I had just seen Michael Jackson in concert on the Victory Tour, so whoever it was that had chosen my gift thought I would enjoy a single sparkly glove and a vinyl break-dancing board that said ROCK IT! across it in mixed-up typefaces. There were no cards on the gifts, as watching kids trying to sound-out cards was deemed to be "bad television."

I was invited to use the vinyl board for break-dancing upon, and when I declined I was invited with special emphasis. "We've got to see you really enjoying your presents!" said my dad.

"Okay," I conceded, and then spun around awkwardly a few times.

Isosceles Cat and Xena started bickering again when it came to whose turn it was to play with which toy, and Mashed Potato Pop got mad at them. Then Uncle Rich got pissed off at his kid, Cousin Brat, for rumpling his shirt while we all waited for Isosceles Cat and Xena to be sorted out. Aunt Smoke snarked at Uncle Rich to be less harsh. Everyone was becoming hot and cranky under the blistering eyes of the lights.

I wished we were drinking purple pop and eating potato chips and watching movies on Betamax. (I'd watch Pippi. Hell, I'd even watch the Care Bears.)

Movie Magic

Sassy Kit and Fastidious Fred were delighted by the Christmas special and called to tell us so. They said we were all fabulous actors and that we had obviously had a wonderful Christmas (which seemed to me to be mutually exclusive laurels). They had watched it on their Betamax machine after my grandfather had come home from the hospital with a big ugly line down the front of his chest. On the telephone he told us in a quiet voice that he called the line his "zipper."

We got to see the finished production before it was shipped to Alberta, of course. Myself I was impressed with the way it looked just like a real TV show, with words that appeared right over the picture and everything. For the climax we children were featured lip-synching Stevie Wonder's I Just Called to Say I Love You while dancing around with telephone receivers in our hands.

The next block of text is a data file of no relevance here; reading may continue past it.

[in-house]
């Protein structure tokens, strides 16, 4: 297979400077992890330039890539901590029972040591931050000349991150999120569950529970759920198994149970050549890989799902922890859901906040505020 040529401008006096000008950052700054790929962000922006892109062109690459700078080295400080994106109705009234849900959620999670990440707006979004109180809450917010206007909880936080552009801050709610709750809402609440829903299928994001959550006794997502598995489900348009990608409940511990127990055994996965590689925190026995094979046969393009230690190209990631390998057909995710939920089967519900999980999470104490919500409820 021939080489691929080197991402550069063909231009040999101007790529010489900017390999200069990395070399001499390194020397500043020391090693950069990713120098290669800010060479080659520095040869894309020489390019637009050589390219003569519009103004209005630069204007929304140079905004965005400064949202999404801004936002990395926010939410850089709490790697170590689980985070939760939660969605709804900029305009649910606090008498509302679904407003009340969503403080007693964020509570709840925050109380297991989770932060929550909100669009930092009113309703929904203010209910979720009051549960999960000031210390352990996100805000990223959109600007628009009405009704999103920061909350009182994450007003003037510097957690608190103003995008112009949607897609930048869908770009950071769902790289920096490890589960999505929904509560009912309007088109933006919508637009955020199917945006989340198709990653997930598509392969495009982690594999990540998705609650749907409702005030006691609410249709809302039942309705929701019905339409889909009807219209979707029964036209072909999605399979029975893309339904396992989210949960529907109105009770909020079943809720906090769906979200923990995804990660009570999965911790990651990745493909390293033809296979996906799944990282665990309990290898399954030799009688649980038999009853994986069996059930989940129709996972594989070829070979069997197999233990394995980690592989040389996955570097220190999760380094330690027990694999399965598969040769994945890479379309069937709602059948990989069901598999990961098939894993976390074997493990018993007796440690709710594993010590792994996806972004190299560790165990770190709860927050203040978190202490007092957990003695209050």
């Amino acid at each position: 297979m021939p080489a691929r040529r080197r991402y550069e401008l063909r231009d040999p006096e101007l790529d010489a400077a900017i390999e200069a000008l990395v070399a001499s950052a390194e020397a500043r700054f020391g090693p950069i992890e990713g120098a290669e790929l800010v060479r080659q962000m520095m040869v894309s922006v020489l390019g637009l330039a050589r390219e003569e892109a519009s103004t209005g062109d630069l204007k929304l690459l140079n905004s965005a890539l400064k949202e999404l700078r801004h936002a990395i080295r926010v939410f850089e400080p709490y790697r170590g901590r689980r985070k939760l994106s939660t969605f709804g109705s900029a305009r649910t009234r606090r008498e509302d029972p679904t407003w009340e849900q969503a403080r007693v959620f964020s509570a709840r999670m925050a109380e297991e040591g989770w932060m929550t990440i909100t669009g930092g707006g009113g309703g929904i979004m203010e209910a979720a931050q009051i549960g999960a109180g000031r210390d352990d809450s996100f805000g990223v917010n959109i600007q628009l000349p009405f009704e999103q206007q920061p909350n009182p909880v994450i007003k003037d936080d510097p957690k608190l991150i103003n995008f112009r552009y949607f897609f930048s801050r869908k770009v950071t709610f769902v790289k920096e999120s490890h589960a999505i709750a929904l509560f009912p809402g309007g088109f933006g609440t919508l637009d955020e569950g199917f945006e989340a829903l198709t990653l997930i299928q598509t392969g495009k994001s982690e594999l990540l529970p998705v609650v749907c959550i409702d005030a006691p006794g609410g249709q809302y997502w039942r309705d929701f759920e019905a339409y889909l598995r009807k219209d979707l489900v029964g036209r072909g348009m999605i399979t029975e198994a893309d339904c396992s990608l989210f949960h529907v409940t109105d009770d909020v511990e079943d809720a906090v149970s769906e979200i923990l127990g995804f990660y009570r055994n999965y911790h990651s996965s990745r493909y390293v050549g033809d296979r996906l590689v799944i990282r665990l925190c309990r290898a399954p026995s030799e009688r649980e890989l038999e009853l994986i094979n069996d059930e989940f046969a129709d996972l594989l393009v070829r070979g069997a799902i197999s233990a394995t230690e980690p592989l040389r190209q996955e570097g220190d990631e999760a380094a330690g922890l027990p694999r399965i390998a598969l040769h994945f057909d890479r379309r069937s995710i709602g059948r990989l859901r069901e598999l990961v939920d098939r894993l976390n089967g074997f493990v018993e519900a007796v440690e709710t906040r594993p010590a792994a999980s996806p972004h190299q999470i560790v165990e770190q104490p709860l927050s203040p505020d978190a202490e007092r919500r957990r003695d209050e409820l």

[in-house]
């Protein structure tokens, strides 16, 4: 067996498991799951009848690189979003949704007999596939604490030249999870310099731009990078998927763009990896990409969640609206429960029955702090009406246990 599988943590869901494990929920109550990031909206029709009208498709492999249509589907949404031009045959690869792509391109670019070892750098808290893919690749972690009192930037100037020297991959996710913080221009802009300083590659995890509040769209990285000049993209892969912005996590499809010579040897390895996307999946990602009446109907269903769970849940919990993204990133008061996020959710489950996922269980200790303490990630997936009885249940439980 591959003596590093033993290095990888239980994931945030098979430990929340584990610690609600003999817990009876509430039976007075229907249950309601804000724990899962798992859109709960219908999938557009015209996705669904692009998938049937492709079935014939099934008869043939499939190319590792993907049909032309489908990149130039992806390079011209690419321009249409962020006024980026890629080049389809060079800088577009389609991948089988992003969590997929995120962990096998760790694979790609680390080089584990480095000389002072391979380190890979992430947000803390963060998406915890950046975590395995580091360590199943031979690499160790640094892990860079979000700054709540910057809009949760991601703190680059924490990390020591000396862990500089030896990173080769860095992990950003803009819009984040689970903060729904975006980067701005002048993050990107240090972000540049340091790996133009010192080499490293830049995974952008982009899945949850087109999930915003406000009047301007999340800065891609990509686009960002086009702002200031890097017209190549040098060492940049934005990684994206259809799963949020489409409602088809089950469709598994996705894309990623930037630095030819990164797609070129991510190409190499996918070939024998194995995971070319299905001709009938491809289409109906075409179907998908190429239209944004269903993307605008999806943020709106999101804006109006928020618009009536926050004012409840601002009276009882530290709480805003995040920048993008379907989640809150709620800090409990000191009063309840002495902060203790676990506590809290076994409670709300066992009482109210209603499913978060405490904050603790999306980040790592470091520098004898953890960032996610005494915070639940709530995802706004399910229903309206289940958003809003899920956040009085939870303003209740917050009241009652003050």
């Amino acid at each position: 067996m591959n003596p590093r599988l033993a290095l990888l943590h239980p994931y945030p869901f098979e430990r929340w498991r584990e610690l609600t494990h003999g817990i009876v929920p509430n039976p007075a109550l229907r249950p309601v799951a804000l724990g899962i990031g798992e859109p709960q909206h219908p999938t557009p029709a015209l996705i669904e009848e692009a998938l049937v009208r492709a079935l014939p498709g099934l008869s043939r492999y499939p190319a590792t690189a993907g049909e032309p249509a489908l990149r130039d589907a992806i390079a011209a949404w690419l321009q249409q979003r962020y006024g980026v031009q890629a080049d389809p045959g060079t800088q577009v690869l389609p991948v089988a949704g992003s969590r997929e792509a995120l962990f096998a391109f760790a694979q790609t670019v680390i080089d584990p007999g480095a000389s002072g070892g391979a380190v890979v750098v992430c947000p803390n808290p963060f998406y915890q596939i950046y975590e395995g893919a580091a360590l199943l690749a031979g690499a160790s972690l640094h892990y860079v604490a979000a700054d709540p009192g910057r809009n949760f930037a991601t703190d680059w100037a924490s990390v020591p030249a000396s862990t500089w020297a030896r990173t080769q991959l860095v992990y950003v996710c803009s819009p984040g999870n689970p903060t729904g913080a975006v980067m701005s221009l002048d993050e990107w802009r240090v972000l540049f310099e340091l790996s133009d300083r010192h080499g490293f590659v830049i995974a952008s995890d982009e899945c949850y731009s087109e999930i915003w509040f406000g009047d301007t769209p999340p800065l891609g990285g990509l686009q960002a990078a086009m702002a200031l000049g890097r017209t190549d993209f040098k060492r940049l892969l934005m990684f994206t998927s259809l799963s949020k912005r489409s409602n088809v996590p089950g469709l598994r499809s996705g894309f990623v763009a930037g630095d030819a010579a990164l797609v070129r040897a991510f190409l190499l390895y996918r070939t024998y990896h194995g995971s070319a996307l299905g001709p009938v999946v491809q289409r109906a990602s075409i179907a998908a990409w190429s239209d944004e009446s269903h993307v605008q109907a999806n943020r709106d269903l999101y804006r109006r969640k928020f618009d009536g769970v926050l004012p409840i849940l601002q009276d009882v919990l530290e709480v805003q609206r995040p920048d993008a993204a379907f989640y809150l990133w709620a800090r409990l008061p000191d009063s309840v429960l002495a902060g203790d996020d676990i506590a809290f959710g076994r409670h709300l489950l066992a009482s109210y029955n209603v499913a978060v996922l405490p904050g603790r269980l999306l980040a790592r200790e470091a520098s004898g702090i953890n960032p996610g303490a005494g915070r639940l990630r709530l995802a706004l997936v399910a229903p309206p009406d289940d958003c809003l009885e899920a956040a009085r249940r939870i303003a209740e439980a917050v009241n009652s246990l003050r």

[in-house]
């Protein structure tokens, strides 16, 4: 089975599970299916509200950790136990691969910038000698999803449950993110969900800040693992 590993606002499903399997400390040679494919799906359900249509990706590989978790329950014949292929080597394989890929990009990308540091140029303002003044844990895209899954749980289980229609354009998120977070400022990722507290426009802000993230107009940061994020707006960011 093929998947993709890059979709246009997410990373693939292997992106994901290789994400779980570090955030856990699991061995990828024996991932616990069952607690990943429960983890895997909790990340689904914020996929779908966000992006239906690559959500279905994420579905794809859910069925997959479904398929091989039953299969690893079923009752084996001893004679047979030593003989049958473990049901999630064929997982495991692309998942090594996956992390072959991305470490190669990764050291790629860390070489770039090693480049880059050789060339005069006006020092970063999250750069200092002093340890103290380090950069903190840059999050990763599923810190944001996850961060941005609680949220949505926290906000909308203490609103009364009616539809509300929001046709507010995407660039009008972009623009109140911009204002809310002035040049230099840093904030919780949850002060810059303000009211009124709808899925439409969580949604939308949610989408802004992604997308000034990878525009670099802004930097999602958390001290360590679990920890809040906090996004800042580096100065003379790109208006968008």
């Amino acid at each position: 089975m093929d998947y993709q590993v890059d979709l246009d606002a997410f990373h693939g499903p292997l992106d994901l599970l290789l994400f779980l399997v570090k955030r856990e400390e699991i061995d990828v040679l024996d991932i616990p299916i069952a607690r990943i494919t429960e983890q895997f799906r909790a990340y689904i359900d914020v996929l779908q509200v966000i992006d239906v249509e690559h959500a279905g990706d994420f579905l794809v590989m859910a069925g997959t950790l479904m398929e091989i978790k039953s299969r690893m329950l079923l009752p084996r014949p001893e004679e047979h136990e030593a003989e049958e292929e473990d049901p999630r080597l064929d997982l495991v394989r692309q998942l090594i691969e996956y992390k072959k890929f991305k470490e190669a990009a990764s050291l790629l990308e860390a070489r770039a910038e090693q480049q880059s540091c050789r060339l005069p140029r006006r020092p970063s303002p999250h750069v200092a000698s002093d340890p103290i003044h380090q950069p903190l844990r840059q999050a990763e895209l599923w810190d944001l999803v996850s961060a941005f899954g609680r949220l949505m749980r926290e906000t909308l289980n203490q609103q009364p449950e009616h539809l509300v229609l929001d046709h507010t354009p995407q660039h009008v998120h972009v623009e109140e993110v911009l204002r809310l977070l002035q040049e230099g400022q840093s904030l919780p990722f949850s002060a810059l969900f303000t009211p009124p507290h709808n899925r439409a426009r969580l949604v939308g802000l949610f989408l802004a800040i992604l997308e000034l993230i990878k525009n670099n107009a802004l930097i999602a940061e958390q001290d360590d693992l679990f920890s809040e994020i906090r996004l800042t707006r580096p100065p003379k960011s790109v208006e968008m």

There were no signs of bickering or restless boredom in the video. Nobody cried. Those parts had just gone away -- sublimated into edit-space to leave a distilled product.

We watched it on the Betamax machine in the living room. We drank pop and ate chips.

Afterwards we put on Pippi in the South Seas and fought.

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Sublimated Betamax Bickering | 3 comments (3 topical, 0 hidden) | Trackback
Ya know by blixco (4.00 / 2) #1 Mon Feb 13, 2006 at 03:59:44 AM EST
what was wrong with Pippi?  I mean, she had the adventure angle.  She had the red hair and the freckles.  She had that foreign thing going for her...Swedish, at that.  And she was always in these little dresses.

But she looked alarmingly like Alfred E. Neuman.

That, that's a career killer right there.  I mean, you have two career paths: MAD Magazine or Pippi.  Past that, you're, ya know, sort of funny looking.

Thus the girl who played Pippi is now a secretary at a government office.  You can fly to Sweden, apply for a farm grant and see her.  She looks like Alfred E. Neuman's grandmother.
I am ten ninjas. Ten ninjas with root access. - mrgoat

Alfred E. Newman vs. Pippi Longstocking Cagefight by CheeseburgerBrown (4.00 / 2) #2 Mon Feb 13, 2006 at 06:09:31 AM EST
While Alfred E. Newman may be recognized by a greater number of people, I believe it is Pippi Longstocking who has carved a deeper groove of cultural legacy, specifically with regard to fashion, and that especially in the autumn days of the 20th century when the female version of "Alternative" clothing was drawn from a Pippi-based blueprint.

And, while millions would say that anyone with horizontal or near-horizontal braids was inarguably Pippiesque, very few people understood the connection to Alfred E. Newman's fictitious run for the US presidency referenced by pictures of G.W. Bush captioned, "What -- me worry?"

Therefore, it is obvious that you've got it backwards: it is Alfred E. Newman who looks like Pippi Longstocking.

Er, Q.E.D.

I am from a small, unknown country in the north called Ca-na-da. We are a simple, grease-loving people who enjoy le weekend de ski.
[ Parent ]
Well, by blixco (4.00 / 4) #3 Mon Feb 13, 2006 at 06:17:42 AM EST
since the world at large is slowly sliding toward being a xeroxed copy of the United States, and since the United States has greater familiarity with Alfred E., I think it's safe to say that in ten years, when the third Super Wal-Mart opens in Tiananmen Square, the world will judge your words here as both incorrect, and possibly seditious.

But that will be through the narrow lens of an ignorant history.
I am ten ninjas. Ten ninjas with root access. - mrgoat

[ Parent ]
Sublimated Betamax Bickering | 3 comments (3 topical, 0 hidden) | Trackback